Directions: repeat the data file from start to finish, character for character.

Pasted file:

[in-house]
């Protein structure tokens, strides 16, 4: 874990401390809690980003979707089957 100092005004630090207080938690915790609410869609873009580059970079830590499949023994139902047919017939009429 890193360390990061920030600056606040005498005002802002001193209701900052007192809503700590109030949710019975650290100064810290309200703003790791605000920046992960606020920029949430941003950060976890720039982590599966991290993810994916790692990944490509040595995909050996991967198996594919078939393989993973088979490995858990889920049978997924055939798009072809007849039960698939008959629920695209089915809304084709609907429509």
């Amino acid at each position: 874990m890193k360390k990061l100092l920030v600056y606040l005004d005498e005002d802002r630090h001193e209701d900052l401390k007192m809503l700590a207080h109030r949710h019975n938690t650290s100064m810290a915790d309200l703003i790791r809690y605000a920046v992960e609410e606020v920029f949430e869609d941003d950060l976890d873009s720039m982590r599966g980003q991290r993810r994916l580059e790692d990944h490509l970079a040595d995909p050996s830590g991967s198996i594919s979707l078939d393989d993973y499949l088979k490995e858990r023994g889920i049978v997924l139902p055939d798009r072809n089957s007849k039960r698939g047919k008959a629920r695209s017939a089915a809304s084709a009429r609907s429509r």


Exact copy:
[in-house]
């Protein structure tokens, strides 16, 4: 874990401390809690980003979707089957 100092005004630090207080938690915790609410869609873009580059970079830590499949023994139902047919017939009429 890193360390990061920030600056606040005498005002802002001193209701900052007192809503700590109030949710019975650290100064810290309200703003790791605000920046992960606020920029949430941003950060976890720039982590599966991290993810994916790692990944490509040595995909050996991967198996594919078939393989993973088979490995858990889920049978997924055939798009072809007849039960698939008959629920695209089915809304084709609907429509």
């Amino acid at each position: 874990m890193k360390k990061l100092l920030v600056y606040l005004d005498e005002d802002r630090h001193e209701d900052l401390k007192m809503l700590a207080h109030r949710h019975n938690t650290s100064m810290a915790d309200l703003i790791r809690y605000a920046v992960e609410e606020v920029f949430e869609d941003d950060l976890d873009s720039m982590r599966g980003q991290r993810r994916l580059e790692d990944h490509l970079a040595d995909p050996s830590g991967s198996i594919s979707l078939d393989d993973y499949l088979k490995e858990r023994g889920i049978v997924l139902p055939d798009r072809n089957s007849k039960r698939g047919k008959a629920r695209s017939a089915a809304s084709a009429r609907s429509r």